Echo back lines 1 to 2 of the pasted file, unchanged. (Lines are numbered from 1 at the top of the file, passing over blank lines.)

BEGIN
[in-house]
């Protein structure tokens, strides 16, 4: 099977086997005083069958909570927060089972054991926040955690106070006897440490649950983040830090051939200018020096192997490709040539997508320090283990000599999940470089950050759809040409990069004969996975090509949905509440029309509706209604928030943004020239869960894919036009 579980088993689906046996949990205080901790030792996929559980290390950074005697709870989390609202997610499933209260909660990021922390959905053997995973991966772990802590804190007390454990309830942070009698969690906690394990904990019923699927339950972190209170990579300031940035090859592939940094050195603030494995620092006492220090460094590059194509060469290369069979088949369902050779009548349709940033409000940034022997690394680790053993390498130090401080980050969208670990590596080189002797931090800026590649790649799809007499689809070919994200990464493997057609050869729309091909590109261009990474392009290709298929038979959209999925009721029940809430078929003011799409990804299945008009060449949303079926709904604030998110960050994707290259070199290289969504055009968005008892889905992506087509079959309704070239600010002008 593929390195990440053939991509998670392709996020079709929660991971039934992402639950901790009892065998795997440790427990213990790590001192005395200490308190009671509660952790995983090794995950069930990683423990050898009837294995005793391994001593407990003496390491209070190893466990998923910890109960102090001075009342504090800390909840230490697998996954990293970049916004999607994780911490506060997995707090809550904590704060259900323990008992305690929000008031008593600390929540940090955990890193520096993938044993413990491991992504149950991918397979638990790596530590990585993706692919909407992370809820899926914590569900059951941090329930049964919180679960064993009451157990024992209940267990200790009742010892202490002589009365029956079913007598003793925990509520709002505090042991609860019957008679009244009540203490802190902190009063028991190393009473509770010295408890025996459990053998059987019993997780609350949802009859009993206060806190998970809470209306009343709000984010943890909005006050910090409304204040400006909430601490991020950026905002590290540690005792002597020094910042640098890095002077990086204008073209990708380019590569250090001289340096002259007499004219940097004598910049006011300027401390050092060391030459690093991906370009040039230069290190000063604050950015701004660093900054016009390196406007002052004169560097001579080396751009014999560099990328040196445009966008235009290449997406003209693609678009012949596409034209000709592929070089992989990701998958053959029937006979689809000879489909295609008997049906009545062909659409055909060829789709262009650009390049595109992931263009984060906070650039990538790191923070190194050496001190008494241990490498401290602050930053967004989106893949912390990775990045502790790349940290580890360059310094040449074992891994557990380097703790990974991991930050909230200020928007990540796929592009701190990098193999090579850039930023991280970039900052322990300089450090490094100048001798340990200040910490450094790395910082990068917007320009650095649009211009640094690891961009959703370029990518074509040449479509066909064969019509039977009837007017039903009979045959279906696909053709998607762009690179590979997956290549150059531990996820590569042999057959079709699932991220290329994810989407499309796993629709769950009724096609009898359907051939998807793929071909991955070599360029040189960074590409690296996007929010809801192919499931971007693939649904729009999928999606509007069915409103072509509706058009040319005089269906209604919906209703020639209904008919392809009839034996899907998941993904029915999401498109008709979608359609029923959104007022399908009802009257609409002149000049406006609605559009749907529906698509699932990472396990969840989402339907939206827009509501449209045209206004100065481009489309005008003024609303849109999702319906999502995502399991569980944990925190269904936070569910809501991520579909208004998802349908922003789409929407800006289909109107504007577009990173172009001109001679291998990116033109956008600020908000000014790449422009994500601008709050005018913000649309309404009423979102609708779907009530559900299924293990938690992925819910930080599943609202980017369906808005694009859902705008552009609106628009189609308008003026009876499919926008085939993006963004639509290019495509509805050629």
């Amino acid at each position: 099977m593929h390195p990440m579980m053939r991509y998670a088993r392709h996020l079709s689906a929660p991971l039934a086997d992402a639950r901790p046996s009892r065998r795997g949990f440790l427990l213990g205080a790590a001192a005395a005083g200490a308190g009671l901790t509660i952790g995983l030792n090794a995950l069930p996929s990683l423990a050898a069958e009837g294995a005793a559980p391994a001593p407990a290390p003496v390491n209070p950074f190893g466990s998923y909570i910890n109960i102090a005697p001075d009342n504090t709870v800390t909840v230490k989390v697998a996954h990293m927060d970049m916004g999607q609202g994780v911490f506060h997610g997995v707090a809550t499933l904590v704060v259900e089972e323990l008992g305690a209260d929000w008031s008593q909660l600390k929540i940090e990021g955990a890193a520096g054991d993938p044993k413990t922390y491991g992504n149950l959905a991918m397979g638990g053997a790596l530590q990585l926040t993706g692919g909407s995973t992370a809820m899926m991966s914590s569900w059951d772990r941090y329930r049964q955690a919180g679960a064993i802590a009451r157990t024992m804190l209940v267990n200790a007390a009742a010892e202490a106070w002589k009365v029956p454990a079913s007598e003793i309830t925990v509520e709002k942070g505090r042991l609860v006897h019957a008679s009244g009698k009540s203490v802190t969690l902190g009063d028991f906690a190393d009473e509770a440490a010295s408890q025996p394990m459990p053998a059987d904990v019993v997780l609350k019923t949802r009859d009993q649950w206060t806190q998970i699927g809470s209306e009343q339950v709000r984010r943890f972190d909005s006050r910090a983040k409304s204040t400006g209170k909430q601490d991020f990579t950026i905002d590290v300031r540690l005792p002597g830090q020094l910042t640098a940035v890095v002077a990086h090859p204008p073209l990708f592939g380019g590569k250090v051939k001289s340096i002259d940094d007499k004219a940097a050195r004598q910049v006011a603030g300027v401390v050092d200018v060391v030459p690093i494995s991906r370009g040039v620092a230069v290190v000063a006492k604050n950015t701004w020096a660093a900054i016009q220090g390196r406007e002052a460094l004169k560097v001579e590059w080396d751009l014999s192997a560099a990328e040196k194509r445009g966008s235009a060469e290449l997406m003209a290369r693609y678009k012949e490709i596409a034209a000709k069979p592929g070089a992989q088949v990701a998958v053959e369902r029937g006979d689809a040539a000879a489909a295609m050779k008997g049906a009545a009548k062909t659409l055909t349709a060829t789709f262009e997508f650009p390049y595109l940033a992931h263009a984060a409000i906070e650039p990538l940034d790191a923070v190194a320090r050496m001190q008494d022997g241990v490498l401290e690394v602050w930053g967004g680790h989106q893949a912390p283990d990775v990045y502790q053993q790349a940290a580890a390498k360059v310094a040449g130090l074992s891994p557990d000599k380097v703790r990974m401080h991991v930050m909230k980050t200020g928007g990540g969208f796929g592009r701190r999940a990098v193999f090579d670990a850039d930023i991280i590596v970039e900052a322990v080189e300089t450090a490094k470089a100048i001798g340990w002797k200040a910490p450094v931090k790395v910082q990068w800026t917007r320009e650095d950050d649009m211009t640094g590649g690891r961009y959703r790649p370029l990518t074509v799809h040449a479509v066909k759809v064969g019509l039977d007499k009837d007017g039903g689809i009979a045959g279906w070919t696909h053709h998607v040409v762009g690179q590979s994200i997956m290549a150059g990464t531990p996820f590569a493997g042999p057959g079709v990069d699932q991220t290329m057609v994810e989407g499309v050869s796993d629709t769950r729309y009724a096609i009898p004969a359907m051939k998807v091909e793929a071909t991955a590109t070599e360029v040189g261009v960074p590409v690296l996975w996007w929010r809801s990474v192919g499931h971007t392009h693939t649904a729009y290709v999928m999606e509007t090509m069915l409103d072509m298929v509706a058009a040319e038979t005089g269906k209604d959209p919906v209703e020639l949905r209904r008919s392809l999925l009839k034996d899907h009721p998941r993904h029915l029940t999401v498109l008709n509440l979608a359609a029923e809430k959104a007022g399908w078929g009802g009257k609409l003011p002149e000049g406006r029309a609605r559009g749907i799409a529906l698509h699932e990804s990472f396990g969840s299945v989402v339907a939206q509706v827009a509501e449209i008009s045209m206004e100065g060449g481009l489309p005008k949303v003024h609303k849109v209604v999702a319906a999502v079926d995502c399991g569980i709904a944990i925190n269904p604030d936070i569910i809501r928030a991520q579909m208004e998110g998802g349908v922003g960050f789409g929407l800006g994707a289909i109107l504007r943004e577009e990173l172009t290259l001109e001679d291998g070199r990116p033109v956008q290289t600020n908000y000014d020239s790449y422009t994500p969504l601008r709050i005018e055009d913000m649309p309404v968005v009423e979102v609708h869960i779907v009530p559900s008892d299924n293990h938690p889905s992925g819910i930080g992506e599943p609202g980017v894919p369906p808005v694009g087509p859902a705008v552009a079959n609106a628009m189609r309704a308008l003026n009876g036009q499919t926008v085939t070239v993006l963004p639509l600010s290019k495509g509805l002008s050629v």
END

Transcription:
[in-house]
């Protein structure tokens, strides 16, 4: 099977086997005083069958909570927060089972054991926040955690106070006897440490649950983040830090051939200018020096192997490709040539997508320090283990000599999940470089950050759809040409990069004969996975090509949905509440029309509706209604928030943004020239869960894919036009 579980088993689906046996949990205080901790030792996929559980290390950074005697709870989390609202997610499933209260909660990021922390959905053997995973991966772990802590804190007390454990309830942070009698969690906690394990904990019923699927339950972190209170990579300031940035090859592939940094050195603030494995620092006492220090460094590059194509060469290369069979088949369902050779009548349709940033409000940034022997690394680790053993390498130090401080980050969208670990590596080189002797931090800026590649790649799809007499689809070919994200990464493997057609050869729309091909590109261009990474392009290709298929038979959209999925009721029940809430078929003011799409990804299945008009060449949303079926709904604030998110960050994707290259070199290289969504055009968005008892889905992506087509079959309704070239600010002008 593929390195990440053939991509998670392709996020079709929660991971039934992402639950901790009892065998795997440790427990213990790590001192005395200490308190009671509660952790995983090794995950069930990683423990050898009837294995005793391994001593407990003496390491209070190893466990998923910890109960102090001075009342504090800390909840230490697998996954990293970049916004999607994780911490506060997995707090809550904590704060259900323990008992305690929000008031008593600390929540940090955990890193520096993938044993413990491991992504149950991918397979638990790596530590990585993706692919909407992370809820899926914590569900059951941090329930049964919180679960064993009451157990024992209940267990200790009742010892202490002589009365029956079913007598003793925990509520709002505090042991609860019957008679009244009540203490802190902190009063028991190393009473509770010295408890025996459990053998059987019993997780609350949802009859009993206060806190998970809470209306009343709000984010943890909005006050910090409304204040400006909430601490991020950026905002590290540690005792002597020094910042640098890095002077990086204008073209990708380019590569250090001289340096002259007499004219940097004598910049006011300027401390050092060391030459690093991906370009040039230069290190000063604050950015701004660093900054016009390196406007002052004169560097001579080396751009014999560099990328040196445009966008235009290449997406003209693609678009012949596409034209000709592929070089992989990701998958053959029937006979689809000879489909295609008997049906009545062909659409055909060829789709262009650009390049595109992931263009984060906070650039990538790191923070190194050496001190008494241990490498401290602050930053967004989106893949912390990775990045502790790349940290580890360059310094040449074992891994557990380097703790990974991991930050909230200020928007990540796929592009701190990098193999090579850039930023991280970039900052322990300089450090490094100048001798340990200040910490450094790395910082990068917007320009650095649009211009640094690891961009959703370029990518074509040449479509066909064969019509039977009837007017039903009979045959279906696909053709998607762009690179590979997956290549150059531990996820590569042999057959079709699932991220290329994810989407499309796993629709769950009724096609009898359907051939998807793929071909991955070599360029040189960074590409690296996007929010809801192919499931971007693939649904729009999928999606509007069915409103072509509706058009040319005089269906209604919906209703020639209904008919392809009839034996899907998941993904029915999401498109008709979608359609029923959104007022399908009802009257609409002149000049406006609605559009749907529906698509699932990472396990969840989402339907939206827009509501449209045209206004100065481009489309005008003024609303849109999702319906999502995502399991569980944990925190269904936070569910809501991520579909208004998802349908922003789409929407800006289909109107504007577009990173172009001109001679291998990116033109956008600020908000000014790449422009994500601008709050005018913000649309309404009423979102609708779907009530559900299924293990938690992925819910930080599943609202980017369906808005694009859902705008552009609106628009189609308008003026009876499919926008085939993006963004639509290019495509509805050629």